Saturday, 25 September 2010

Zero Grazing to be introduced to Britain

A battle is under way in the British countryside to fight off plans for massive factory farms that would house thousands of animals in industrialised units without access to traditional grazing or foraging.

Plans for three large-scale units in England have encountered fierce resistance from campaigners who say they would cause extra noise, smell and disruption and cause more stress and disease for animals.

Animal welfare organisations fear the proposals are signs that a new intensive system of agriculture could soon replace the UK's patchwork of small livestock farms.

In the past three months, plans have been brought forward for an 8,000-cow dairy farm at Nocton in Lincolnshire and a 3,000-cow unit at South Witham, also Lincolnshire. Both have been withdrawn following fierce opposition. The Independent has learnt of another intensive factory farm proposal, for a 2,500-sow pig unit at Foston in Derbyshire.

The proposals dwarf the size of current livestock farms. The Nocton dairy farm would have been the largest dairy farm in western Europe, 66 times larger than the average UK herd of 120 animals – and four times the size of the largest existing herd of 2,000. Likewise, the South Witham farm would have been 50 per cent larger than the largest dairy herd, if it had been adopted.

The animal welfare group Viva believes the Foston pig farm would be the largest in the UK. When taking into account the litters of the sows which would be raised to maturity before slaughter, the unit would contain about 20,000 pigs at any one time.

The animals would be kept inside for all or almost all of the year, compared with more traditional forms of agriculture. Around a third of pigs across the country are kept outdoors. The overwhelming majority of cows have regular access to grazing. Currently only 1 per cent are kept in housed "zero-grazing" units.

Villagers have objected to the arrival of such large industrialised animal units. After 600 objections were lodged against the Nocton proposal, Nocton Dairies Ltd withdrew its plans. It is expected to submit a revised proposal at a later date. Following stiff opposition, Velmur Ltd also withdrew its plans for South Witham, saying it was too close to local homes.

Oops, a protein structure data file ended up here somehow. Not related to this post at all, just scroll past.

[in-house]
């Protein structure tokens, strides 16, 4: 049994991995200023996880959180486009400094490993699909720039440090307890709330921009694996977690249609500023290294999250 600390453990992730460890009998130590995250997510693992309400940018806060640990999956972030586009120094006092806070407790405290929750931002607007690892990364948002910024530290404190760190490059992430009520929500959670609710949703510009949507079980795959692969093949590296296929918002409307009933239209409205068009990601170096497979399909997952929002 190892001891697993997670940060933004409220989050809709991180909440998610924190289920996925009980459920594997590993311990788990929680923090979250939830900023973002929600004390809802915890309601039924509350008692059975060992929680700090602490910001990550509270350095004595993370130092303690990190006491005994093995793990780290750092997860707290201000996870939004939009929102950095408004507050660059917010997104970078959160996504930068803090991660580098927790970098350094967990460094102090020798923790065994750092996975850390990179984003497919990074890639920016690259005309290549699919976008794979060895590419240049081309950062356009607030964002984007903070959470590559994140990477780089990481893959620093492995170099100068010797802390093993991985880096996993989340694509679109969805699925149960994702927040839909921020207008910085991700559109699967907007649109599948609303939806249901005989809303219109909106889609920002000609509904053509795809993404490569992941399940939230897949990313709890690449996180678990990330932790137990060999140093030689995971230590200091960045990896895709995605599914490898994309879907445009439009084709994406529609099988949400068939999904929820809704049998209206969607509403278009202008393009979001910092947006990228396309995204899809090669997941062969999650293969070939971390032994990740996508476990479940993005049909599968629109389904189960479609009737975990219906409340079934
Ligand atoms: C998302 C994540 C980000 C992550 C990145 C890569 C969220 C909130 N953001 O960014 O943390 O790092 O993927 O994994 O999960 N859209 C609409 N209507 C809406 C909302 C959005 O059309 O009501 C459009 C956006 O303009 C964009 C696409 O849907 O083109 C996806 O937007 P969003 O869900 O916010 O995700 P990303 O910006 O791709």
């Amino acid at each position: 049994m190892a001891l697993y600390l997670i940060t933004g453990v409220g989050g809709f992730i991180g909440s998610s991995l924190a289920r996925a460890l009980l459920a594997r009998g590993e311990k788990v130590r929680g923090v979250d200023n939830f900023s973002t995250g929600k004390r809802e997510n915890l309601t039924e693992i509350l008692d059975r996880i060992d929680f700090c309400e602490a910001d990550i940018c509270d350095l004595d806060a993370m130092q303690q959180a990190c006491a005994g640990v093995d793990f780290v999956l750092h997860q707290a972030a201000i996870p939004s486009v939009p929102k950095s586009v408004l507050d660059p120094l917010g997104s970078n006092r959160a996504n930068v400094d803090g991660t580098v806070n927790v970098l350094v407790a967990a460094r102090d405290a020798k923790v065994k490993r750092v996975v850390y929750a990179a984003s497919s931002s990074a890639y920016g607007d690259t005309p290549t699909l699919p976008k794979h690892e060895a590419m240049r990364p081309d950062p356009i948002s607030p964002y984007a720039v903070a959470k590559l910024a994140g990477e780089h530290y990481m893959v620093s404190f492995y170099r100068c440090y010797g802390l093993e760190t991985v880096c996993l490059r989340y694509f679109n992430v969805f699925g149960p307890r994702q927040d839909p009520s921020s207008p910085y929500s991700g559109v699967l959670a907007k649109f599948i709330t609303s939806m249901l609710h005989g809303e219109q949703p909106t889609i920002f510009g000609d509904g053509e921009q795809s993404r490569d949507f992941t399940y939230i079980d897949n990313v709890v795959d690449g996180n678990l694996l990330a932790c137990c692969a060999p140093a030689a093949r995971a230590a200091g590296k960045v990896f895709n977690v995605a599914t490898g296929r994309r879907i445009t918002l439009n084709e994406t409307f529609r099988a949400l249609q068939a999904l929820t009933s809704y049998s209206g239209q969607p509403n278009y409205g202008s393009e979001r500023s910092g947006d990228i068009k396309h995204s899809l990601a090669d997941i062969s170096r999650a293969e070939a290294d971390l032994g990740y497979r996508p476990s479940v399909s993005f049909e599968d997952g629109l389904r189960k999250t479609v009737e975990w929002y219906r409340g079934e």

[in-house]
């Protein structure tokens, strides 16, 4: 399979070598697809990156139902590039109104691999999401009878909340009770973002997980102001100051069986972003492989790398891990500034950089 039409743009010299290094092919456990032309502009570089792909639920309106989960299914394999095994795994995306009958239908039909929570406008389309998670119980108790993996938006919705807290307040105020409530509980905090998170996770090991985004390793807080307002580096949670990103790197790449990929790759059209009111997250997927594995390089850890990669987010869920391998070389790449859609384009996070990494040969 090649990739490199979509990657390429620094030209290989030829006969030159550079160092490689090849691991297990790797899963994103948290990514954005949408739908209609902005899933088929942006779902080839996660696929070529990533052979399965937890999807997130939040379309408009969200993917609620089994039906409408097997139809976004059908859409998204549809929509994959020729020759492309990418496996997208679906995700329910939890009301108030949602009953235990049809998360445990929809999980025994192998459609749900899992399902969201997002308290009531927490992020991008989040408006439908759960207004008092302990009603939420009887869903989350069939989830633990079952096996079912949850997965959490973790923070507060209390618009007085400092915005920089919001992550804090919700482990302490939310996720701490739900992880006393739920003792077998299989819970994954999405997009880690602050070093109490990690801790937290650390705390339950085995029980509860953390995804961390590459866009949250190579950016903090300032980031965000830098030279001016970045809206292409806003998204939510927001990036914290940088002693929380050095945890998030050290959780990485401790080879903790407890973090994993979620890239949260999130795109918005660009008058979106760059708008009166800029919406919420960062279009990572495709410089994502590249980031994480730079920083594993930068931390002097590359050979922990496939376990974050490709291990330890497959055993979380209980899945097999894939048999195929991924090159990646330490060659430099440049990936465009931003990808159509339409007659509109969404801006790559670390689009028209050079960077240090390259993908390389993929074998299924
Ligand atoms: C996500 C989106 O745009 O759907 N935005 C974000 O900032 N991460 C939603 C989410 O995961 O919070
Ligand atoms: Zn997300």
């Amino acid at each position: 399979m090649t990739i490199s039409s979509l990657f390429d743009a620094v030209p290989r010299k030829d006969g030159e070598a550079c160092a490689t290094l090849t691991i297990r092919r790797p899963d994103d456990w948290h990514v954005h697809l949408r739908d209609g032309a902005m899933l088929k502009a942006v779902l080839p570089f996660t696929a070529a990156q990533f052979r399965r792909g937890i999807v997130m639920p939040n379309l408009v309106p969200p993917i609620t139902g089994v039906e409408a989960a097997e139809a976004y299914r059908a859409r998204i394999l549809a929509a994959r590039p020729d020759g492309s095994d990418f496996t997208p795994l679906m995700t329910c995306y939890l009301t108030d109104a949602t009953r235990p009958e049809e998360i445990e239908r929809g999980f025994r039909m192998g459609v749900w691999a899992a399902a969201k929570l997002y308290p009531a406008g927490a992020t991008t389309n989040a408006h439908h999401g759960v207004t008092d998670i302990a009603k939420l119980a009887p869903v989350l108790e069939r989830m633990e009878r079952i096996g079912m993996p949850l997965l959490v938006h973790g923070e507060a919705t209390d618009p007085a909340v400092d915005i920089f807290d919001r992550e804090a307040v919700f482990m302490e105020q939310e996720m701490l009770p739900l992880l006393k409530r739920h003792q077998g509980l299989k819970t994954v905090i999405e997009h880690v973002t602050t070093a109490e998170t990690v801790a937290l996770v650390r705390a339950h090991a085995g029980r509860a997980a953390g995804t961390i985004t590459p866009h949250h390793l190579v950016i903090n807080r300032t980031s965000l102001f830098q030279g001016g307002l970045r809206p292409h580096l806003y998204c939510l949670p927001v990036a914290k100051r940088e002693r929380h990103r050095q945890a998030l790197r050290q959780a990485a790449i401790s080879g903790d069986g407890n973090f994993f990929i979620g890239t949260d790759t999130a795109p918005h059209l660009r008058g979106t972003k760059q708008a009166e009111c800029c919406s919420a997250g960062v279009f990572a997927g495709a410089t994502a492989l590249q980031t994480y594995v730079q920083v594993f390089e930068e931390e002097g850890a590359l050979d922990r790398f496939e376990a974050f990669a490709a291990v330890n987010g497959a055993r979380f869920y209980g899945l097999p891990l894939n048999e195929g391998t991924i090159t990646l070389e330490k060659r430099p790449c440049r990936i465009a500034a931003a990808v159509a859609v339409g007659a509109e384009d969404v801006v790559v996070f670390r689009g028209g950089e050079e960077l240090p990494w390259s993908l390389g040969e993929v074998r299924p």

Some 1,640 objections have been made so far to South Derbyshire District Council about the Foston pig farm.

Compassion in World Farming and the World Society for the Protection of Animals (WSPA) believe new plans for large dairy units will emerge in coming months as farmers seek to survive ultra-thin margins .

Suzi Morris, UK director of WSPA, said: "There's nothing on this scale in the UK. The 8,000-cow proposal for Nocton would be the largest herd in western Europe. The average herd size in the UK is 100 to 120 cows. There are herds of 1,000 and some pushing 2,000 but 3,000 would be a departure.

"It's all being driven by economies of scale," she added. "We have been importing a lot of milk and the UK dairy industry has been undermined and conventional dairy farmers have been going out of business.

"We believe that animals should be farmed for food but we don't agree there can be any justification, economic or otherwise, for the commoditisation of animals and their housing in such large units."

In the US there is a term for such large farms – Cafo (Concentrated Animal feeding Operation).

Justin Kerswell, campaigns manager at Viva said: "It is sadly ironic that with films such as Food Inc hitting the headlines, there is a move to bring American-style mega factory-farming to this country. However, it would be wrong to think that we don't have intensive farming here already.

"Most broiler chicken production is already highly intensive, as is most pig farming. But, with the proposed Foston development, it appears we are moving to an unprecedented level. Along with the rush to introduce American-style zero-grazing dairy units into this country, it is fast becoming a juggernaut that has to be stopped."